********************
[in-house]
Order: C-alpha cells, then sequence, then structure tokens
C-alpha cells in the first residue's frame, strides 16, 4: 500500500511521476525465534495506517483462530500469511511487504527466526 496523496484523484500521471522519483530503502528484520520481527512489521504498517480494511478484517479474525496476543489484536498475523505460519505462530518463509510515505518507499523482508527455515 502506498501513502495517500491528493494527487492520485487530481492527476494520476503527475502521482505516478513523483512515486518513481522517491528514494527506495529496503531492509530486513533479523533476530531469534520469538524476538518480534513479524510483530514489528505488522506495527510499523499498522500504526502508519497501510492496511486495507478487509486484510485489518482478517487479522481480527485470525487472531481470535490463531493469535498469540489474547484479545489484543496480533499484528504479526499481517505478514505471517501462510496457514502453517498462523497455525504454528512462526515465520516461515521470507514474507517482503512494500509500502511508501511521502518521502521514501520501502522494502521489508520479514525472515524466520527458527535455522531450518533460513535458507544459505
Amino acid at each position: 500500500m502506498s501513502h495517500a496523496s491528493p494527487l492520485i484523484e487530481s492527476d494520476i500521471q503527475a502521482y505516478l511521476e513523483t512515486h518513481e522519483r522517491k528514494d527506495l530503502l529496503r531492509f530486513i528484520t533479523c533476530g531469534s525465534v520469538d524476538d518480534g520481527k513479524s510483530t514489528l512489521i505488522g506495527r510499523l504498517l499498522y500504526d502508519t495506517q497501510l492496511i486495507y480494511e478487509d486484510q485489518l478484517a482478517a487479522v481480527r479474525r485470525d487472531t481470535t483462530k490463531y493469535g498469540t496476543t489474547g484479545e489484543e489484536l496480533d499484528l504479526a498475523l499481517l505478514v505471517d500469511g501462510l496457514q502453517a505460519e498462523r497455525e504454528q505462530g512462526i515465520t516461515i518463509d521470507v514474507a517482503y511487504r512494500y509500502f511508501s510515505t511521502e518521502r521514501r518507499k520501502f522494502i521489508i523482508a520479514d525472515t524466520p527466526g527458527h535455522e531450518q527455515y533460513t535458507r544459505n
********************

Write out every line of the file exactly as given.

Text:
[in-house]
Order: C-alpha cells, then sequence, then structure tokens
C-alpha cells in the first residue's frame, strides 16, 4: 500500500511521476525465534495506517483462530500469511511487504527466526 496523496484523484500521471522519483530503502528484520520481527512489521504498517480494511478484517479474525496476543489484536498475523505460519505462530518463509510515505518507499523482508527455515 502506498501513502495517500491528493494527487492520485487530481492527476494520476503527475502521482505516478513523483512515486518513481522517491528514494527506495529496503531492509530486513533479523533476530531469534520469538524476538518480534513479524510483530514489528505488522506495527510499523499498522500504526502508519497501510492496511486495507478487509486484510485489518482478517487479522481480527485470525487472531481470535490463531493469535498469540489474547484479545489484543496480533499484528504479526499481517505478514505471517501462510496457514502453517498462523497455525504454528512462526515465520516461515521470507514474507517482503512494500509500502511508501511521502518521502521514501520501502522494502521489508520479514525472515524466520527458527535455522531450518533460513535458507544459505
Amino acid at each position: 500500500m502506498s501513502h495517500a496523496s491528493p494527487l492520485i484523484e487530481s492527476d494520476i500521471q503527475a502521482y505516478l511521476e513523483t512515486h518513481e522519483r522517491k528514494d527506495l530503502l529496503r531492509f530486513i528484520t533479523c533476530g531469534s525465534v520469538d524476538d518480534g520481527k513479524s510483530t514489528l512489521i505488522g506495527r510499523l504498517l499498522y500504526d502508519t495506517q497501510l492496511i486495507y480494511e478487509d486484510q485489518l478484517a482478517a487479522v481480527r479474525r485470525d487472531t481470535t483462530k490463531y493469535g498469540t496476543t489474547g484479545e489484543e489484536l496480533d499484528l504479526a498475523l499481517l505478514v505471517d500469511g501462510l496457514q502453517a505460519e498462523r497455525e504454528q505462530g512462526i515465520t516461515i518463509d521470507v514474507a517482503y511487504r512494500y509500502f511508501s510515505t511521502e518521502r521514501r518507499k520501502f522494502i521489508i523482508a520479514d525472515t524466520p527466526g527458527h535455522e531450518q527455515y533460513t535458507r544459505n